Bailey Island, Maine

Like a narrow finger, Bailey Island extends into Casco Bay on the Atlantic coast of Maine. It’s connected to the mainland, some thirty miles away, via a narrow bridge of unusual construction to Orr Island, which serves to intermediate between Bailey Island and the outskirts of Brunswick, Maine.

Built in 1928, a Historic Civil Engineering Landmark, this “cribstone” bridge is a lattice of granite stones held in place by gravity. The stone slabs, longer than they are wide, are laid horizontally, first lengthwise, and then crosswise, in several layers, so the load-bearing construction of the bridge is essentially woven of stone.

No mortar or cement is used. The granite slabs are heavy enough to withstand the forces of wind and waves, while the open cribbing allows the tide to ebb and flow freely through the bridge supports.

Bailey Island Bridge © Harold Davis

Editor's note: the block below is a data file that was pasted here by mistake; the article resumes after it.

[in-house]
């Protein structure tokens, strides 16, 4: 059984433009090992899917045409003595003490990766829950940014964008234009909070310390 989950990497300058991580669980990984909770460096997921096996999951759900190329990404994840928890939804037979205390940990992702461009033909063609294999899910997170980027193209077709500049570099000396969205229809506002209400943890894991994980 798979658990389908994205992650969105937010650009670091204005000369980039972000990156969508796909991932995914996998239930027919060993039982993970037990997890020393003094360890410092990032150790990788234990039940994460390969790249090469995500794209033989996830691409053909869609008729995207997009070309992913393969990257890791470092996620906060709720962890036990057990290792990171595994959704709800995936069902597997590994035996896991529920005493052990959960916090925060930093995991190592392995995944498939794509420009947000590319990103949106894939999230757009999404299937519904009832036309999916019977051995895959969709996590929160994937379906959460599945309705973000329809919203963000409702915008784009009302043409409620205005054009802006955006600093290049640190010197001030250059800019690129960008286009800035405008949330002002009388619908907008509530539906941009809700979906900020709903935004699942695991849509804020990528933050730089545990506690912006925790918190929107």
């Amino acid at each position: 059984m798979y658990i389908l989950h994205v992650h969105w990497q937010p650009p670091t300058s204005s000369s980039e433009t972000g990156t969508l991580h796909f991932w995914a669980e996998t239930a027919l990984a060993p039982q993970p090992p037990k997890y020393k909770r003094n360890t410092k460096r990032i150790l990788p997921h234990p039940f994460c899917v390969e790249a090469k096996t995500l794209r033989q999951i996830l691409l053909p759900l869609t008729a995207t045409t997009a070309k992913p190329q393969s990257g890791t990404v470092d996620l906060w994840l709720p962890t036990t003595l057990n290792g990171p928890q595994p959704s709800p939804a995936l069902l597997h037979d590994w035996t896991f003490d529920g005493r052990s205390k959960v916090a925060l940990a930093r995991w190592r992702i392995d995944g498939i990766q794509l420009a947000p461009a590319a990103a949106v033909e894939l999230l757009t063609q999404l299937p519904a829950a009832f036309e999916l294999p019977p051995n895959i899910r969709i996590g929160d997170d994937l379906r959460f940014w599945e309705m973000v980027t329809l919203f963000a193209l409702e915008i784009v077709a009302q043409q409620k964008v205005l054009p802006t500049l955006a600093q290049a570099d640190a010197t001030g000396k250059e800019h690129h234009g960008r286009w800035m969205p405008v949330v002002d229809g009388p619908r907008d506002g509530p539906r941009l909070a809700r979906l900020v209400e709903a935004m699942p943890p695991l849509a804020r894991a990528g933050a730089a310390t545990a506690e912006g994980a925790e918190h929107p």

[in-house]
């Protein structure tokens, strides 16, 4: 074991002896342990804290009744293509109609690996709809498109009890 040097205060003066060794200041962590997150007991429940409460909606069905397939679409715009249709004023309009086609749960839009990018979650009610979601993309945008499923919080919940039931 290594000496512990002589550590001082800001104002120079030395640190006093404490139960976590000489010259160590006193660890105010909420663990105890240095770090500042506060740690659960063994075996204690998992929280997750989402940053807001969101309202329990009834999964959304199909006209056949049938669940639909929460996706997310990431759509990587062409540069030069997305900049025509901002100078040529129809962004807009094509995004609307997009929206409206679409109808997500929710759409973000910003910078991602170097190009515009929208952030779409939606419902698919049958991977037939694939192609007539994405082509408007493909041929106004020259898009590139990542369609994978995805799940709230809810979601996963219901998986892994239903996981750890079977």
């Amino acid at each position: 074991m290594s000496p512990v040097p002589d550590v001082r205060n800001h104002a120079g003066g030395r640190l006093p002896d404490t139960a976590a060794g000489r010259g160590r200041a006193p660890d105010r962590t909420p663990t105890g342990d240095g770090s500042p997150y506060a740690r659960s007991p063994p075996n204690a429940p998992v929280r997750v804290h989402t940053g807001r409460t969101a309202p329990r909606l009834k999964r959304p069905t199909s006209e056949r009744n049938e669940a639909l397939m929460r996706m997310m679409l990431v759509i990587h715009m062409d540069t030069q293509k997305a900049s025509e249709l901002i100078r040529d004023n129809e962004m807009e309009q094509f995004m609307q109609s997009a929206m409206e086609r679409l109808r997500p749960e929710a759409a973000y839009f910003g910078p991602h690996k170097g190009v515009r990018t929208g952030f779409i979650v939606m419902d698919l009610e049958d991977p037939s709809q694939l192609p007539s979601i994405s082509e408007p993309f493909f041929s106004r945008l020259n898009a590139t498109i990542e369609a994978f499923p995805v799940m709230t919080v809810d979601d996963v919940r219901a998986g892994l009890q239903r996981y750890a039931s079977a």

Bailey Island Bridge © Harold Davis

On Bailey Island itself, Giant’s Stair is notable as an impressive rock formation facing eastern Casco Bay. The land around the Giant’s Stair was donated as a park by a Bailey Island sea captain; the area stands as lonely sentinel to the forces of wind, wave, and geology as they are encroached upon by summer homes of Portland folk.

Giant's Stairs © Harold Davis

Giant’s Stairs © Harold Davis

The thing to eat on Bailey Island is, of course, lobster—and the working harbor holds snugly fishing trawlers, lobster-men, and pleasure craft. On the rise behind the harbor, second homes dot the vista, adding a contrast between the processing wharf shown in the lower left of my photo of the Bailey Island Harbor, and the presumably haute bourgeois lifestyle of the summer residents living in the homes on the upper right.

Bailey Island Harbor, Maine © Harold Davis

Bailey Island Harbor, Maine © Harold Davis

Coming down to a boatyard, I enjoyed photographing abstractions appearing in the hulls of boats out for maintenance. This one looks like a far country itself, with depth and delineation in the lines of the craft.

Hull Down © Harold Davis

Hull Down © Harold Davis

This entry was posted in Photography.

2 Comments

  1. Jim Ruppel August 27, 2019 at 6:01 am #

    I really enjoy these storylines.

  2. Harold Davis August 27, 2019 at 2:46 pm #

    Thanks Jim!

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